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Narrative of the Life of Frederick Douglass (Townsend Library Edition) Mass Market Paperback – May 1, 2004
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From School Library Journal
Grade 9 Up-This classic text in both American literature and American history is read by Pete Papageorge with deliberation and simplicity, allowing the author's words to bridge more than 160 years to today's listeners. Following a stirring preface by William Lloyd Garrison (who, nearly 20 years after he first met Douglass, would himself lead the black troops fighting from the North in the Civil War), the not-yet-30-year-old author recounts his life's story, showing effective and evocative use of language as well as unflinchingly examining many aspects of the Peculiar Institution of American Slavery. Douglass attributes his road to freedom as beginning with his being sent from the Maryland plantation of his birth to live in Baltimore as a young boy. There, he learned to read and, more importantly, learned the power of literacy. In early adolescence, he was returned to farm work, suffered abuse at the hands of cruel overseers, and witnessed abuse visited on fellow slaves. He shared his knowledge of reading with a secret "Sunday school" of 40 fellow slaves during his last years of bondage. In his early 20's, he ran away to the North and found refuge among New England abolitionists. Douglass, a reputed orator, combines concrete description of his circumstances with his own emerging analysis of slavery as a condition. This recording makes his rich work available to those who might feel encumbered by the printed page and belongs as an alternative in all school and public library collections.
Francisca Goldsmith, Berkeley Public Library, CA
Copyright 2002 Reed Business Information, Inc. --This text refers to the Paperback edition.
Frederick Douglass was born a slave, denied an education, and expected to work like a beast of the fields until the day he died. But Douglass's mind and spirit could not be imprisoned. As he secretly learned to read and write, Douglass looked ahead to the day he could escape the chains of slavery. Once free, he wrote this classic of American literature. It is a story that shocked the world with its first-hand account of the horror of slavery. --From the Publisher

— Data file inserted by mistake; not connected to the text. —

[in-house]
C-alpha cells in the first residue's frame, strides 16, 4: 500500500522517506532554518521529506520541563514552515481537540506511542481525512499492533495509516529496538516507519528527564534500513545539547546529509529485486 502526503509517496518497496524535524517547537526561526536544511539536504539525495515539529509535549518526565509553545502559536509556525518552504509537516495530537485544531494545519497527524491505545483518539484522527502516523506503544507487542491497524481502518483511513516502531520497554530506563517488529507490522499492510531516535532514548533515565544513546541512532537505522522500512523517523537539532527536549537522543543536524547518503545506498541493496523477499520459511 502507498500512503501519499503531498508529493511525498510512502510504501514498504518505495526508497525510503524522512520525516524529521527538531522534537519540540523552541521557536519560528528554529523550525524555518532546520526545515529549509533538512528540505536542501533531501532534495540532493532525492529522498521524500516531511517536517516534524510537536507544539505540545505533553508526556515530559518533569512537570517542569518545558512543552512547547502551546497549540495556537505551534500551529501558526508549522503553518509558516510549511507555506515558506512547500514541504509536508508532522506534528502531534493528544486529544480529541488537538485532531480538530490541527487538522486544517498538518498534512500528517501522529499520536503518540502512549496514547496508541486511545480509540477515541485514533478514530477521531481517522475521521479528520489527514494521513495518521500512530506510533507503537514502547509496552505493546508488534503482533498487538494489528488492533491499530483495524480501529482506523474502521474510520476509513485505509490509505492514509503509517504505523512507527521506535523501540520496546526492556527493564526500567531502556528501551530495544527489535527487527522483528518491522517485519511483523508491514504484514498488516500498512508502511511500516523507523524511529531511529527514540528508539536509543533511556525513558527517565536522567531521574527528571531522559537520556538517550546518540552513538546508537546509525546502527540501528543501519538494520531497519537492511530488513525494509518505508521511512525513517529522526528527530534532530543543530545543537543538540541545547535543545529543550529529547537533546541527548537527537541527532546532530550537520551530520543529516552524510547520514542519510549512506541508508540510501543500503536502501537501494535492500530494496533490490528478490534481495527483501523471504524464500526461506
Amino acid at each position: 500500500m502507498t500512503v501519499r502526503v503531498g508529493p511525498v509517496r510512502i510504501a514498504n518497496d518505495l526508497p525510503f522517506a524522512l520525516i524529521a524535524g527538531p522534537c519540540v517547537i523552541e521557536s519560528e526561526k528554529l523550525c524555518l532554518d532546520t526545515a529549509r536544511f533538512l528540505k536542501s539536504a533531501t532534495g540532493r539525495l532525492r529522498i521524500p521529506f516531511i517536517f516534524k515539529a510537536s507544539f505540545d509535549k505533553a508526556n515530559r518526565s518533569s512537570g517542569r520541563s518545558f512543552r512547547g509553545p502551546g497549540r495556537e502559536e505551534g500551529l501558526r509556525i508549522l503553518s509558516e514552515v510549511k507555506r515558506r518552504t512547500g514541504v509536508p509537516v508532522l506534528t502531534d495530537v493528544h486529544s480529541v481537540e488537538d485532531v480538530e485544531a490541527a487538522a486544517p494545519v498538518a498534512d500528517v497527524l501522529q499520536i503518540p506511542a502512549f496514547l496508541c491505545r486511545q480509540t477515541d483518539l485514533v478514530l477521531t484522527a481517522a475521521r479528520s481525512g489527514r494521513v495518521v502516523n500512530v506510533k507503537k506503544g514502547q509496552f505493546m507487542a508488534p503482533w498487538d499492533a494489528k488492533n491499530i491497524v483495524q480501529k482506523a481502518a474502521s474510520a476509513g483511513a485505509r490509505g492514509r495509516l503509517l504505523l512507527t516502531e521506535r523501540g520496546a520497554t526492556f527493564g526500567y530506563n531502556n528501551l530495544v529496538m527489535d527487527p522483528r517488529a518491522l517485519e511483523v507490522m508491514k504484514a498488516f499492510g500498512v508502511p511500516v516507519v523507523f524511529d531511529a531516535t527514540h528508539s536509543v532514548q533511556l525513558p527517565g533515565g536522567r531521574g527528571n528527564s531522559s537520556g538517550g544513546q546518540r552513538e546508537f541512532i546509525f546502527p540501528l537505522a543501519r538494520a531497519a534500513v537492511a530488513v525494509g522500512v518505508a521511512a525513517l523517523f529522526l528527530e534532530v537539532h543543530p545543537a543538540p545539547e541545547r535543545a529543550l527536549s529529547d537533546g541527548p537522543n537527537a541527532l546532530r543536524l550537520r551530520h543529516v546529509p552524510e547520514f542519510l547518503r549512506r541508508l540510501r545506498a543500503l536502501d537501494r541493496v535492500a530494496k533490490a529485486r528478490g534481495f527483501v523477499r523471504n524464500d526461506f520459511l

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Narrated by Jonathan Reese
Frederick Douglass wrote three autobiographies during his life. 'Narrative of the life of Frederick Douglas, an American Slave', written in 1845, is, perhaps, the most famous. The others were 'My Bondage and My Freedom' (1855) and 'Life and Times of Frederick Douglass' (1881, revised 1892).
Written as a response to those that doubted that such an intelligent and well-spoken man could have ever been a slave, Narrative tells about the early life of Frederick Douglass (b. 1818 - d.1895), how he learned to read and write and how he acquired the skills necessary to escape and prosper in the North after he escaped.
Douglass was a young man when this book was published (aged 27) so there is not a lot of detail about his life as a free man (with the caveat of being an escaped slave living the constant fear of being kidnapped and returned to slavery).
Douglass spends considerable time detailing the degradations and brutalities of slave life - insufficient food, poor clothing, fear of being separated from family and friends. Random brutalities dumped upon the slaves fill the book and create an uncomfortable but necessary look at what was euphemistically called the peculiar institution.
Understandably, the more education Douglass acquires, the more miserable he becomes. Douglass is especially intolerant of Christians who twist Christianity into contortions to justify slavery. His arguments thunder like an Old Testament prophet as he uses Christianity's own arguments, often straight from scripture, to demolish their positions.
Narrative of the Life of Frederick Douglass is not only an American classic, but is informative and entertainingly told.
My copy of the audiobook came with an embedded e-book that contains the text of the book in PDF format.